• Slide the support out to one side and after you have verified that the support is the correct size, bring that back in a position to support your lower back.
  • When you use the muscles of your legs, you should also engage your abdominals. This keeps your low back safe.
  • Like all of the exercises that I work through with you online, I want you to think about your posture and alignment. This very important!
  • If you are comfortable without a pillow, then, by all means, do the exercise that way. This approach will give you an extra stretch through your neck.
  • Use a little roll just at the base of your skull if you feel you need support through your neck . That should fill in that cavity or space behind your neck.

Step by Step Instructions

Follow these step-by-step instructions:

  • Make sure that you tuck your shoulders down and orient your palms to the sky.
  • Keep your knees well bent while you support your low back.
  • Slide out the leg your going raise.
  • This is a nice opportunity to stretch your toes before we begin the rest of the exercise. (You can never get enough toe stretches!)
  • Keep your toes pointed towards your nose and raise your leg.
  • Lift your leg no higher than the opposite thigh.
  • Pause.
  • Bring the leg down in a controlled manner (do not drop!)
  • Pay special attention to your breathing through the movement and make a point of not holding your breath.

Here are the steps you should follow to control your breathing.

  • Take a full breath in.
  • Exhale and tighten your lower tummy as you raise your leg.

Here is a breathing tip. As you exhale, gently blow through pursed lips to help you tighten your pelvic floor.

Please refer to the Exercise Safety Tips in Exercise for Better Bones to learn more about supportive breathing while exercising.

You might want to start with a shorter leg lift, raise (or elevation) or use an assist depending on:

  • How strong that you are when you do the straight leg raise exercise.
  • If you wear a support boot on your ankle because you are recovering from a recent surgery or fracture.

Exercise Recommendations for Osteoporosis

Exercise is vital to bone health and osteoporosis. But what exercises should you do and which ones should you avoid?

A great resource on exercise and osteoporosis is my free, seven day email course called Exercise Recommendations for Osteoporosis. After you provide your email address, you will receive seven consecutive online educational videos on your bone health — one lesson each day. You can look at the videos at anytime.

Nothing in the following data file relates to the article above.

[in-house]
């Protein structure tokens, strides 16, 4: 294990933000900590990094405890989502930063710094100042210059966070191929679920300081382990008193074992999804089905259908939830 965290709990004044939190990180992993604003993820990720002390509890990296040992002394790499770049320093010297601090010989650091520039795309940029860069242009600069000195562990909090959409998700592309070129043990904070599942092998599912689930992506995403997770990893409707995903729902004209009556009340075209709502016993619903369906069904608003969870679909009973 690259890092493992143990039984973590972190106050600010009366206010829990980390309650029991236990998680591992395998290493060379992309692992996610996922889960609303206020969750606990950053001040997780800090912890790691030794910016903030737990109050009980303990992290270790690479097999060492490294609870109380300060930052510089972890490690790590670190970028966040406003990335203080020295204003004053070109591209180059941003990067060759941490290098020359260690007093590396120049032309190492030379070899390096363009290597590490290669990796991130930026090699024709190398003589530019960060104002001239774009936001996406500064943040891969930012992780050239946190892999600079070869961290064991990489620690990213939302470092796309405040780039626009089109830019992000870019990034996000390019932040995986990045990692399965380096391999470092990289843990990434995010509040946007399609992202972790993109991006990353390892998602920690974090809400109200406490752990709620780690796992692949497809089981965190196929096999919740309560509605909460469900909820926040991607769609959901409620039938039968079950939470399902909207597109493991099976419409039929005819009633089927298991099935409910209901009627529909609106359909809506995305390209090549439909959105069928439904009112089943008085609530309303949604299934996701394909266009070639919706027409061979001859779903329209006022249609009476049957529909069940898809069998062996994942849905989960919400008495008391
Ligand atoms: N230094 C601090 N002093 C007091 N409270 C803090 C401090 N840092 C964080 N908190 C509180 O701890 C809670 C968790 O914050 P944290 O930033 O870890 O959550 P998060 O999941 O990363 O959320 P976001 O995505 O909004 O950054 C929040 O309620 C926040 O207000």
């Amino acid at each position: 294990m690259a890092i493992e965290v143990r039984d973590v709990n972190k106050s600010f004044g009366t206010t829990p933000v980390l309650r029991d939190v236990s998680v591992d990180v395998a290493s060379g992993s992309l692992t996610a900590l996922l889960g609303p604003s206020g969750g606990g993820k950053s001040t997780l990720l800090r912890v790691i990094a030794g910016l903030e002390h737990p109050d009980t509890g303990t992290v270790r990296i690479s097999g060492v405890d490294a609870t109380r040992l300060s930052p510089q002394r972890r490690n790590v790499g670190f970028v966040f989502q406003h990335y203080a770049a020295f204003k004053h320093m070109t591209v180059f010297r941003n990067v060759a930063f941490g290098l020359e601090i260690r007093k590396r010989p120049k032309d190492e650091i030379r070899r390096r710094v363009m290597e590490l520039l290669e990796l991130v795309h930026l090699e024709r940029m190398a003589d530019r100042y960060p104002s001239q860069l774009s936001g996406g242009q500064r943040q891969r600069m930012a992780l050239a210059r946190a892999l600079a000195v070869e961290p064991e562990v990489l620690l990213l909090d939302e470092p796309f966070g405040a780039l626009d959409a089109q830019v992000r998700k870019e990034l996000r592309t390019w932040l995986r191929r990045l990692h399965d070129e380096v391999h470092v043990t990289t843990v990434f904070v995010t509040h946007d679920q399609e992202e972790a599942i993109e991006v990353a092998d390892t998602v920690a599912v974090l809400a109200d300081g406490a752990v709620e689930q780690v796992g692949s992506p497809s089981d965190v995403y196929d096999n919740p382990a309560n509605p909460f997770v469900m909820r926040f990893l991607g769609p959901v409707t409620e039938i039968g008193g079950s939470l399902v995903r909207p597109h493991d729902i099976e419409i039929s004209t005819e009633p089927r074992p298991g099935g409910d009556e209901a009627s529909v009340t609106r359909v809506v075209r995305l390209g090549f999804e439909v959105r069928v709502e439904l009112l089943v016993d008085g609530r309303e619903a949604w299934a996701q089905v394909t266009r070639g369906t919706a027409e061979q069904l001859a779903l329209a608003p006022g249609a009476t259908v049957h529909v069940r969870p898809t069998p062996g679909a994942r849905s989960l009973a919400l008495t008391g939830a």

To register for this free email course, simply click on the image of the couple or click here and provide your email address.

I cover important topics related to osteoporosis exercise including:

  • Can exercise reverse osteoporosis?
  • Stop the stoop — how to avoid kyphosis.
  • Key components of an osteoporosis exercise program.
  • Key principles of bone building.
  • Exercises you should avoid if you have osteoporosis.
  • Yoga and osteoporosis — should you practice yoga if you have osteoporosis?
  • Core strength and osteoporosis — why is core strength important if you have osteoporosis?

Straight Leg Raise Exercise With External Rotation

If your Physical Therapist gave you ten straight leg raises to do, five should be done in the position that I just demonstrated and five should be done with your leg slightly externally rotated.

Follow these instructions to do a straight leg raise with external rotation:

  • Roll out the whole leg about 30 degrees.
  • Follow the detailed step-by-step instructions above.

Straight Leg Raise Exercise With Extra Support

If you are following the instructions and still have a hard time keeping your back down and engaged, use another pillow for support. The higher the pillow, the more assistance you’re going to get.

  • Rest your thigh all the way down to your heel on the pillow. This extra support will take away the hardest part of the lift for the abdominal.
  • Follow the detailed step-by-step instructions above.

Follow these instructions and you will not cause any undue stress on your back (1).


That is how I like to see you do the straight leg raise exercise. This approach will yield all the benefit of the straight leg raise without creating any stress in your low back.

  1. McGill, Stuart. Low back Disorders, Evidence-based Prevention and Rehabilitation. p. 240.

Osteoporosis Exercise Plan

Visit my Osteoporosis Exercise Plan page for more information on this topic.